2014 Fantasy Baseball: Hiroki Kuroda’s Struggles
At 39 years of age, the end is near for Hiroki Kuroda’s career. It has been quite a good one, but that isn’t something his fantasy owners want to hear right now. Five starts into the 2014 season, Kuroda sits with a 5.28 ERA and a 1.38 WHIP in 29 innings pitched. The right-hander was drafted in all types of leagues, but owners in the most shallow may have already cut bait. And at this point, the thought must be crossing the minds of AL-only owners. But maybe this is something we should have expected.
We all knew about Kuroda’s poor second half last season. His first 118.2 innings consisted of a 2.65 ERA and a 1.05 WHIP. The next 82.2 innings didn’t go as well for Kuroda. He posted a 4.25 ERA with a 1.32 WHIP. But many believed this was due to left on-base percentage luck (82.6% to 68.5%), to go along with that mean BABIP troll (.252 to .324). The strikeout percentage and walk percentage remained relatively the same. The Yankees felt the poor second half was because of fatigue. It seems like some luck may have played a factor too. So, maybe we shouldn’t have expected such a poor start after all?
Kuroda’s strikeout percentage has been steady throughout his career. He never dipped below 17.2% and never exceeded 19.6%. Now, he is at 14.4%, a professional low. The BB% is more than fine at 4.8, which would actually be a career-best. Unfortunately, that comes along with a career worst HR/9 of 1.24. The batted ball profile helps tell the story.
|Total||– – –||1.55||19.5%||48.9%||31.6%||11.4%||10.1%|
The line drives are down, and that would be the only promising thing you could take from this data. Kuroda’s fly ball percentage is a career high, which is leading to a steady dose of home runs. His IFFB% is the lowest since his rookie season. It may not seem like much, but Kuroda is getting less automatic outs because of it. Add that with the low K%, and bad things can happen. There is simply too much contact, and the HR/FB helps indicate it isn’t of the soft variety. In fact, his sinker is getting hammered. And his split, which has been a weapon for Kuroda in the past, isn’t fairing too well either.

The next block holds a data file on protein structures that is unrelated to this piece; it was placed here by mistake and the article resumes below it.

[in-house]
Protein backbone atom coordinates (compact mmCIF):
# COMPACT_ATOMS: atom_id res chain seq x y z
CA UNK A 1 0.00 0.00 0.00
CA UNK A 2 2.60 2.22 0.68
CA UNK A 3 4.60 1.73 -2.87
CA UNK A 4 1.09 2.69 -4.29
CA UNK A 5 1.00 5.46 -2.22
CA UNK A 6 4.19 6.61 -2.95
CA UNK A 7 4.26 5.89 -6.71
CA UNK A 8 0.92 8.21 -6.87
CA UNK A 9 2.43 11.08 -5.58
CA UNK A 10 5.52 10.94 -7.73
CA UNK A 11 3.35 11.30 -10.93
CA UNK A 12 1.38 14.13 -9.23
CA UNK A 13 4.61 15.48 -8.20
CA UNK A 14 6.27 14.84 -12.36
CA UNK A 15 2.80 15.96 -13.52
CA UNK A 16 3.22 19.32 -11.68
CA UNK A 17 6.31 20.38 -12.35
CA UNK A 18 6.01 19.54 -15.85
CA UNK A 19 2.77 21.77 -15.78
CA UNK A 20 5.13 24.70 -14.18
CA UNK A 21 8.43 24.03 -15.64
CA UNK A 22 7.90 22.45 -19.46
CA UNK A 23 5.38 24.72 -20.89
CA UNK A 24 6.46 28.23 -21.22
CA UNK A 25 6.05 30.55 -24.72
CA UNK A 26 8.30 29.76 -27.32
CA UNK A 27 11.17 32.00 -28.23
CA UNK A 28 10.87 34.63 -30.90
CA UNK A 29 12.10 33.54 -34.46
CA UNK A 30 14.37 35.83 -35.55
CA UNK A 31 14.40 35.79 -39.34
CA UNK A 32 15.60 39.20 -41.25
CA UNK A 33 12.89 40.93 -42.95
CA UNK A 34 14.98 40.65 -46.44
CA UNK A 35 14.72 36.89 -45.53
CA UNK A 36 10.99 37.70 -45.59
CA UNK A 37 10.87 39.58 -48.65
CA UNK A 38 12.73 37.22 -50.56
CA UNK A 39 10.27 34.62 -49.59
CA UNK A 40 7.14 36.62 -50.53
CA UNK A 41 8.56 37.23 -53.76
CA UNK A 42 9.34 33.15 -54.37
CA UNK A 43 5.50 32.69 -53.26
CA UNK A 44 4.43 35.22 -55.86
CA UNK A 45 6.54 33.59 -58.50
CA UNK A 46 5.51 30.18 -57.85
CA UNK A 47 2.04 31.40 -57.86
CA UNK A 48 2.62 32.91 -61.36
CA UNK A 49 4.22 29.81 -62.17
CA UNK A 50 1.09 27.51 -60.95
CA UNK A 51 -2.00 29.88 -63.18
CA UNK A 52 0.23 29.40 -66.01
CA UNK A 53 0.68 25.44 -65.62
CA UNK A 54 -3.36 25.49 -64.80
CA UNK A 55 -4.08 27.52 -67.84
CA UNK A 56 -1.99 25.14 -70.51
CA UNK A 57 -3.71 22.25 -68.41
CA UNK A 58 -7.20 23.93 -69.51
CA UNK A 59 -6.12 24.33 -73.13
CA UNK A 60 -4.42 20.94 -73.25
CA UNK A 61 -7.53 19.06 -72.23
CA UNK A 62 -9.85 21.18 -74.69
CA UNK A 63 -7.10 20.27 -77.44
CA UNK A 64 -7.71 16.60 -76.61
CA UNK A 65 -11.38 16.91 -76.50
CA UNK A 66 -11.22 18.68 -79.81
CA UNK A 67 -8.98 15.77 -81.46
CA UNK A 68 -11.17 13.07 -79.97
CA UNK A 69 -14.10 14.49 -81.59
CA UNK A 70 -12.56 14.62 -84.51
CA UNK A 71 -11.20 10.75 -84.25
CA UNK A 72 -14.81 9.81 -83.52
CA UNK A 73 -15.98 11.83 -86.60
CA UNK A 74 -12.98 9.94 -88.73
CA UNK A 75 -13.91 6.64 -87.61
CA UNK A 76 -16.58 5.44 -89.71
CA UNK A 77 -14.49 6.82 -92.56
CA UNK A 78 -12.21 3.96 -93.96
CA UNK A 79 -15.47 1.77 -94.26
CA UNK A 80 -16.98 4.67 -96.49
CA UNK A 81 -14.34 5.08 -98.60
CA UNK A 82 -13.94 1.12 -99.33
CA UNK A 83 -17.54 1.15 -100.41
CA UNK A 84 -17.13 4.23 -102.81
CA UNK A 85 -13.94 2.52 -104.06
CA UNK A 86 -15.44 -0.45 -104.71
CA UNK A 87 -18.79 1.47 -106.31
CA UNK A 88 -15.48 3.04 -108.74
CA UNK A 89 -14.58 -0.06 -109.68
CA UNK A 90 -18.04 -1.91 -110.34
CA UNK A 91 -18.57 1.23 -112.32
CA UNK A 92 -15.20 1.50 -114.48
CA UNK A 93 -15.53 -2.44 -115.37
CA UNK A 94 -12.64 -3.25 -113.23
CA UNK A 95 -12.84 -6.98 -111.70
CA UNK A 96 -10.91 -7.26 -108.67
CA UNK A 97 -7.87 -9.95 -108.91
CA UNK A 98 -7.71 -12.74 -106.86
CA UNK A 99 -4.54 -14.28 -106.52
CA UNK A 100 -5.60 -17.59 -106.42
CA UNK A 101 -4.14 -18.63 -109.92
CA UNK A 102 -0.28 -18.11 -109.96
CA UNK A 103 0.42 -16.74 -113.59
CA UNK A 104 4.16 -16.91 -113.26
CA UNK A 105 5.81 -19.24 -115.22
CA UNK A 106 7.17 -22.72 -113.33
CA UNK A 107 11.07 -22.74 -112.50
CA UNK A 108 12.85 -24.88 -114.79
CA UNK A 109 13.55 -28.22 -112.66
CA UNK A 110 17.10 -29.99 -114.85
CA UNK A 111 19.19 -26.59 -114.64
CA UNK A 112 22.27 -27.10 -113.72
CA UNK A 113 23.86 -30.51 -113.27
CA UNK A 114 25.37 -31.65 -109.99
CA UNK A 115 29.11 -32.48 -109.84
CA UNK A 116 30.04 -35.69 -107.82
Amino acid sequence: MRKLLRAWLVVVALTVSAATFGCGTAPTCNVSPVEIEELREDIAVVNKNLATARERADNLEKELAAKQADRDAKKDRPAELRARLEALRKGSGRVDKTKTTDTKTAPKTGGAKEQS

ISO-Allowed by Pitch Type:
To get a better idea of why this matters, let’s take a look at Kuroda’s overall pitch usage:
Kuroda has gone with even more sinkers, but they aren’t doing him any favors. And he has really cut down on the slider usage, almost by half. Why is that? The pitch has been a good one for him. Could it have been a matchup issue? Yet, Kuroda is 39. He has thrown a lot of pitches and a lot of innings. Could he be hurting when he throws the slider?
Here is Kuroda’s game log. His last start is noteworthy.
A game that saw Kuroda get beat up badly by a good Angels offense is the same game that saw him go back heavily to the slider since his season debut. Everything he threw that day got hit hard, but his slider did better than his sinker and split. He could have used more whiffs with the pitch, but then again, he could have used a lot of things that day. Sandwiched in-between are three games where Kuroda barely used the slider. Could it have been because of batter handedness?
|Year||Slider Percentage Vs. RHH||Slider Percentage Vs. LHH|
It looks like that may have been the game plan. But perhaps Kuroda needs to go back to using the slide piece as often as he did in 2012 and 2013.
Pitch Usage and Mix – 2013 Season
Pitch Usage and Mix – 2014 Season
Left-handed hitters are currently slugging .500 against Kuroda, as opposed to the .419 career SLG percentage they have hit against him. If teams are going to stack lefties, he may need to re-invent his pitch mix and usage a bit. Or perhaps just go back to what has worked in the past. More sliders. Of course, righties are slugging 100 points higher versus him too. According to the .ISO numbers, Kuroda’s sinker and split have been the pitches hit the hardest, which are two of his three main offerings to right-handed batters. Again, the solution may be more sliders. Maybe it will help him get more strikeouts as well…
Kuroda’s whiff percentage:
…Or maybe not. We see a small dip in whiffs from the slider, which now makes it below average compared to the rest of the league. The split has seen a downward trend in whiffs, but Kuroda is throwing that pitch more than he has in his entire career. The curve and fourseam aren’t thrown enough to really tell us anything of significance. We are working with small sample sizes as it is.
On the bright side, it appears Kuroda isn’t missing his spots that often.
On another positive note, Kuroda’s velocity has remained about the same in comparison to his past few seasons, and although his release point is slightly lower, it doesn’t appear enough to warrant a true concern.
When you invested in Hiroki Kuroda, you were banking on a low ERA and WHIP, and perhaps quality starts/wins. It’s why you drafted him. You weren’t expecting on a lot of K’s, but the drastically low K% is now tied to his overall performance, not just your fantasy standings. He is clearly struggling, but that doesn’t mean the end is here. At least not yet. Owners, specifically in deeper leagues, should give Kuroda a few more starts. Let’s see if he adjusts or returns to his high slider usage. If he does, there’s a chance he could turn this around.